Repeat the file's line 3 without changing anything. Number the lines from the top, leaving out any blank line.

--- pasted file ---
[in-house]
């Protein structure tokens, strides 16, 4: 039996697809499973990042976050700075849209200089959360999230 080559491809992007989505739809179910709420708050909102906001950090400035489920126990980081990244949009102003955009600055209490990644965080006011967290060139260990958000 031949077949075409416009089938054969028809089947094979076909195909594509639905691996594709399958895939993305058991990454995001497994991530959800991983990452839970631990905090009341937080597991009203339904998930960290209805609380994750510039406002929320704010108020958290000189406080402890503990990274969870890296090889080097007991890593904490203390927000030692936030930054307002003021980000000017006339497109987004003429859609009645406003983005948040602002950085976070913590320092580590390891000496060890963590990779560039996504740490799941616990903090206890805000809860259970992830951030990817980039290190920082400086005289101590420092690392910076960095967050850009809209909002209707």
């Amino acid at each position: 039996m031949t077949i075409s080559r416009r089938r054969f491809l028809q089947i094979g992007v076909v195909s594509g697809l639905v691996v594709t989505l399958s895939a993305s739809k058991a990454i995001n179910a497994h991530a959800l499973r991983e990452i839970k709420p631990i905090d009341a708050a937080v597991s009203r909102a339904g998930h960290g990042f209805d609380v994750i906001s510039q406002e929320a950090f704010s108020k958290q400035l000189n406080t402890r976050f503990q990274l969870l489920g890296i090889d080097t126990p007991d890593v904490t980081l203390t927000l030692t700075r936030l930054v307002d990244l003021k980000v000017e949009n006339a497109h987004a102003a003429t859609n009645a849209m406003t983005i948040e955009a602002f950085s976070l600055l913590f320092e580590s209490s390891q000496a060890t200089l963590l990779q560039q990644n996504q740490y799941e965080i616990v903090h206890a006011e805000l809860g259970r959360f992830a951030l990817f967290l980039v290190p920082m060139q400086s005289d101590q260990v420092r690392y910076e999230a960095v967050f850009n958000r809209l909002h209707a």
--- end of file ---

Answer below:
């Amino acid at each position: 039996m031949t077949i075409s080559r416009r089938r054969f491809l028809q089947i094979g992007v076909v195909s594509g697809l639905v691996v594709t989505l399958s895939a993305s739809k058991a990454i995001n179910a497994h991530a959800l499973r991983e990452i839970k709420p631990i905090d009341a708050a937080v597991s009203r909102a339904g998930h960290g990042f209805d609380v994750i906001s510039q406002e929320a950090f704010s108020k958290q400035l000189n406080t402890r976050f503990q990274l969870l489920g890296i090889d080097t126990p007991d890593v904490t980081l203390t927000l030692t700075r936030l930054v307002d990244l003021k980000v000017e949009n006339a497109h987004a102003a003429t859609n009645a849209m406003t983005i948040e955009a602002f950085s976070l600055l913590f320092e580590s209490s390891q000496a060890t200089l963590l990779q560039q990644n996504q740490y799941e965080i616990v903090h206890a006011e805000l809860g259970r959360f992830a951030l990817f967290l980039v290190p920082m060139q400086s005289d101590q260990v420092r690392y910076e999230a960095v967050f850009n958000r809209l909002h209707a």